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Berkeley Castle
Living in a Landmark

Text and photographs by Carl E. Feather


Andrew Gosline stands on the roof of the historic Berkeley Castle, overlooking downtown Berkeley Springs.
Gosline bought the 20-room, 19th-century castle at auction in 2002. Photograph by Carl E. Feather.

Andrew Gosline had never been to Berkeley Springs. He first learned of it and its legendary castle one day in early 2002, when he stumbled upon an intriguing announcement in the real estate section of the Wall Street Journal.

“I saw an ad for an auction in Berkeley Springs. I’d never heard of it,” says Andrew, who is retired from the data processing side of the health care industry. He was living in Jupiter Island, Florida, at the time, and because it was his birthday, decided to take a trip north and visit the castle.

Intrigued by the property and the auction’s attractive terms, Andrew registered for the sale. As the bidding began on May 4, 2002, Andrew and his two older sons, Andrew and Matthew, took their place by the massive stone fireplace in the front room. They were competing with roughly two dozen others.

“I really didn’t expect to buy it,” Andrew says, standing by the same fireplace from which he did his bidding. “It’s just one of those things you get caught up in.”

The auction was completed in a matter of minutes. “It was amazingly short,” Andrew says. “My older son looked at me and said, ‘Dad, I think you just bought a castle.’ I fell in love with it.”

Nearly a decade later, Andrew is still fascinated and captivated by both his purchase and the old town of Bath, more commonly known as Berkeley Springs. His castle, perched on a ridge overlooking the town’s iconic springs and bathhouse, has stood since the early 1890’s. Built from native sandstone, it is thought to be the only Norman castle in the United States.

Andrew and his Doberman pinscher, Duke, are the 8,500-square-foot castle’s only residents, except during the summer, when his youngest son, Mark, 5, comes to visit.

Although the castle was open to tourists from the 1950’s to 2000, Andrew maintains it as a private residence, except for the annual Museum of Berkeley Springs Yule Tea, when a 14-foot live Christmas tree is brought into the great room and decorated for the season. (The tea is held the first Sunday in December.) The castle is also available for weddings.

Tourists who visited the castle decades ago when it was operated as a for-profit attraction still come to the door seeking a guided tour. Shortly after moving in, Andrew left the front door unlocked for a friend who planned to stop by, then headed upstairs to shower. Upon stepping out of the shower, Andrew was startled by a man standing in his bedroom and the sound of the man’s wife and children on the floor above him. They were looking for the tour.

“I said, ‘This is my house.’ And he said, ‘Oh, I’m sorry,’” Andrew says, recalling the experience that was embarrassing for both the visitor and owner.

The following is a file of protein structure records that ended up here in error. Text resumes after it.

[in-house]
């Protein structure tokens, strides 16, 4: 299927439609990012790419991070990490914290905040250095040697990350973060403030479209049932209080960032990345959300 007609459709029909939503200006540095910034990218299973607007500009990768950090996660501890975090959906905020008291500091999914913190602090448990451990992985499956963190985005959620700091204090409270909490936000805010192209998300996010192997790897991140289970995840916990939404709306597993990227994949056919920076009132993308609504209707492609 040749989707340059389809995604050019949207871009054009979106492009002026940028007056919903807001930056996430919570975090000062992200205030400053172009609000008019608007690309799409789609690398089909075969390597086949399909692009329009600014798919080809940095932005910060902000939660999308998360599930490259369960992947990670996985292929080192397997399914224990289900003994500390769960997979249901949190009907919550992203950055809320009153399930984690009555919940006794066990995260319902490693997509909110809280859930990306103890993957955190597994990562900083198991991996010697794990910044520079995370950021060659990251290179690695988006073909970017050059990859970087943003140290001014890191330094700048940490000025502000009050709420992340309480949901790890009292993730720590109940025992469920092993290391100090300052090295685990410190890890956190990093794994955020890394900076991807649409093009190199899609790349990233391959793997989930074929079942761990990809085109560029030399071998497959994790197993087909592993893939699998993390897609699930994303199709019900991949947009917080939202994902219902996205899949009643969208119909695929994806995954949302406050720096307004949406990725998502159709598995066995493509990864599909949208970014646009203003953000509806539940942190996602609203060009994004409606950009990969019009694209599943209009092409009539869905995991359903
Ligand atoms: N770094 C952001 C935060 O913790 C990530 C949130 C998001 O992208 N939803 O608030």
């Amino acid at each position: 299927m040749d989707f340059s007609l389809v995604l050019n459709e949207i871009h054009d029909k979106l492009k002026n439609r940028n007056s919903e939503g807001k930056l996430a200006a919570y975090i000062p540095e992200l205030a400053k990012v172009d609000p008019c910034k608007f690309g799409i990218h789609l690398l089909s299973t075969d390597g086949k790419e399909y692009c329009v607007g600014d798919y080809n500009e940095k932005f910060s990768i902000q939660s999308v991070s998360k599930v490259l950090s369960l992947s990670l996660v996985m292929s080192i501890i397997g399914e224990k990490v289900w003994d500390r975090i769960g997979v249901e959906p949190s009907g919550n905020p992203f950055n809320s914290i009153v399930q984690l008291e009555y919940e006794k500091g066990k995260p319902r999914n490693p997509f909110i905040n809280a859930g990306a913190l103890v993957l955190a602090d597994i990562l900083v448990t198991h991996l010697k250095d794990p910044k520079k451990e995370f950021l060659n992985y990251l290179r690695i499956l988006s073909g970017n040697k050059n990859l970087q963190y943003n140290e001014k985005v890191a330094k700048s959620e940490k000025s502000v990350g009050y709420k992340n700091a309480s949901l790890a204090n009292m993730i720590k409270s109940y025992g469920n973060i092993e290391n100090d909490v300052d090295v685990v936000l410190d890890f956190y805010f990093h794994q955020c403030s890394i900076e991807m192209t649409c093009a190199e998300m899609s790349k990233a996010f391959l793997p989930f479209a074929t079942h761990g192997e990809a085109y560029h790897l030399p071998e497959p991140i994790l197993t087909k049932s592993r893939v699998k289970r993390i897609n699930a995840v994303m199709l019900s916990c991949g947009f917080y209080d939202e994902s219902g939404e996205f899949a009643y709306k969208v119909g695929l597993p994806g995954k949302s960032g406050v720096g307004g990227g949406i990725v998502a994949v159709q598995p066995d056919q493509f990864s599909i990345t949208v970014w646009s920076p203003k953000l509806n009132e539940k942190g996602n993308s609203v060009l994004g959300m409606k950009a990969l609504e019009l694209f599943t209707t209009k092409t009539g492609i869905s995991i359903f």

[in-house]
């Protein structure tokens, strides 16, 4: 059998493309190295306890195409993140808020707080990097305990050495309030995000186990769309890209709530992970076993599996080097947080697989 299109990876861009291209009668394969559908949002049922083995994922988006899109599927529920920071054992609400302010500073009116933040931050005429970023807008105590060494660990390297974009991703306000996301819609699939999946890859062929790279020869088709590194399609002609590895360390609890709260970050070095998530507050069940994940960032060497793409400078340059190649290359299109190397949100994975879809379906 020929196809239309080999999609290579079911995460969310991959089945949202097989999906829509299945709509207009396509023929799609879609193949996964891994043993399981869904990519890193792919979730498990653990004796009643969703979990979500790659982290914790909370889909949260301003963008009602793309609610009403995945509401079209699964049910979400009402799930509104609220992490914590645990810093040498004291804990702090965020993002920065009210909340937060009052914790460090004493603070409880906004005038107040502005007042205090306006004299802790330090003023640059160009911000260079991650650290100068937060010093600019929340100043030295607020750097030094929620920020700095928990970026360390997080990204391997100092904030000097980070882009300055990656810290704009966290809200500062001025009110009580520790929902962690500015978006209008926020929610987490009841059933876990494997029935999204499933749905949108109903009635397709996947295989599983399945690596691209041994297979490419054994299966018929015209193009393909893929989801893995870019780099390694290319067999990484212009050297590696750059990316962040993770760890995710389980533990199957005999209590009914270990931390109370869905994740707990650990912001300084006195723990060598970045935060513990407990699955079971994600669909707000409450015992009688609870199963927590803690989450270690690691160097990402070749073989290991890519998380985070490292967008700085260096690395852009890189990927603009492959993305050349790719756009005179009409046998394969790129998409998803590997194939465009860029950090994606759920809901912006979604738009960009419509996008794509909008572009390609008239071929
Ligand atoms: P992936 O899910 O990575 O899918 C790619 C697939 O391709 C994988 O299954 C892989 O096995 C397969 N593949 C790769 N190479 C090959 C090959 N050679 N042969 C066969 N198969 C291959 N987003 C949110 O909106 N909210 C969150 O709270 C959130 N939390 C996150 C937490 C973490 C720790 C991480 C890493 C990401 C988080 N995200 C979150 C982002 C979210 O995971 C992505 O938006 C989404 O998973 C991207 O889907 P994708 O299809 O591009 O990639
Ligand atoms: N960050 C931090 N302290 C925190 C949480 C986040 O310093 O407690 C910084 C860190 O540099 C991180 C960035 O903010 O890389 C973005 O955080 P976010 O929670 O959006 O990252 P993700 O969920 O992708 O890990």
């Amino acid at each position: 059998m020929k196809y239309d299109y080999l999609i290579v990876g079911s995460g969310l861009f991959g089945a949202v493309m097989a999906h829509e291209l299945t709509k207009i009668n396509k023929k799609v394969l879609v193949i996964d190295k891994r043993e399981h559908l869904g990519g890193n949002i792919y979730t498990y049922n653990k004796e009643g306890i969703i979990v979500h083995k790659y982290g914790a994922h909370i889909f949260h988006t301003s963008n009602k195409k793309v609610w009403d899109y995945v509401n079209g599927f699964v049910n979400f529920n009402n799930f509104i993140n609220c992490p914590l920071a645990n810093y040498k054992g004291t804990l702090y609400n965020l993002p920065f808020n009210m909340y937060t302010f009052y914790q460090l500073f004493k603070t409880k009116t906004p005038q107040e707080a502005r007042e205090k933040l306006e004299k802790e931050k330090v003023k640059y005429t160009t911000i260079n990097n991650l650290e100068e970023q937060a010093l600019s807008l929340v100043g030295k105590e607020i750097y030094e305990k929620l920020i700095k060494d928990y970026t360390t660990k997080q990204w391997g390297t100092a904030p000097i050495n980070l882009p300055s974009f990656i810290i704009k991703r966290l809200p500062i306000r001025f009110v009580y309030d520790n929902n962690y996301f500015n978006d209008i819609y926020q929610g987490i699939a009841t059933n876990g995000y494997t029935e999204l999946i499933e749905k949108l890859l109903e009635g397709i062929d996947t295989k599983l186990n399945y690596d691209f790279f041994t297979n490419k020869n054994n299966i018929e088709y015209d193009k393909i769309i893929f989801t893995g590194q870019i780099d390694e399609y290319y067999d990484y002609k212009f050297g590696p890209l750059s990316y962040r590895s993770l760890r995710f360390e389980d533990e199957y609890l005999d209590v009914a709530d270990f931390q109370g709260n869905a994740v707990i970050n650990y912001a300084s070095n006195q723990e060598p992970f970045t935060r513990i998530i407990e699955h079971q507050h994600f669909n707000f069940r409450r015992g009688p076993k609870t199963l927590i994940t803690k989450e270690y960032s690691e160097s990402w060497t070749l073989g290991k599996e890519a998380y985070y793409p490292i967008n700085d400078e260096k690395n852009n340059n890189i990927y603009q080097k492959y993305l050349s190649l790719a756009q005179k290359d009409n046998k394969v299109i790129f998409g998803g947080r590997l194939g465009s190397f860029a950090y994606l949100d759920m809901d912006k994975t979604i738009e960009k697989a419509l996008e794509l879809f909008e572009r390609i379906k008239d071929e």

“I find I have to keep the doors locked. The people try to come in and walk through,” he says.

Their fascination is understandable. Listed on the National Register of Historic Places, the castle enchants and entreats visitors with it history, architecture, romantic origins, and legends.

Samuel Taylor Suit was 55 when he began the project in 1885. Suit had lucrative careers in the stock market, distilling, railroads, dock management, and politics. A Republican, he served in the Maryland Senate from 1873 to 1877, and was ambassador to England under Ulysses S. Grant and Rutherford B. Hayes.

Following the Civil War, Suit purchased several hundred acres of Maryland land near Washington, D.C., and established the town that bears his name. Suitland was home to his business, S.T. Suit, Fruit Grower & Distiller, which produced fruit brandies and a rye whiskey marketed in brown jugs.

He made his home in Suitland, as well, in a mansion modeled after an English manor house. On this estate, Suit raised a special breed of white ponies that he gave as gifts to the children of his friends. Often referred to as “Colonel,” an honorary title from his Civil War days in Kentucky, Suit was considered a sentimental, loving person with a soft spot for young people, including young women.

His first wife died after giving birth to their son. His second, Aurelia, the daughter of a life insurance company’s president, was 11 years his junior. Their 20-year marriage, while good for Suit’s social standing, was contentious and ended in divorce in 1879.

Three years earlier, while Suit was away serving as a judge of agriculture at the Centennial Exposition in Philadelphia, his mansion burned to the ground. He was forced to file bankruptcy. Nevertheless, Suit was able to quickly regain his fortunes and eventually repurchased his Suitland property.

At some point in the 1870’s, while still married, Suit met and soon fell in love with Rosa Pelham, the debutante daughter of an Alabama congressman. Seventeen at the time, Rosa rejected his attempts at romance. Five years of pursuit followed. In 1883 the couple met in Berkeley Springs.

Tradition holds that during this rendezvous, Rosa revealed that she always wanted to live in a castle. Suit promised to build one for her, a summer cottage on Warm Spring Ridge, overlooking the town, if she would marry him.

They returned to Washington, D.C., and on September 4, 1883, married, just three days after the proposal. She was 22, he was 51. Three children were born to the couple.

Work began on the castle in 1885.

You can read the rest of this article in this issue of Goldenseal, available in bookstores, libraries or direct from Goldenseal.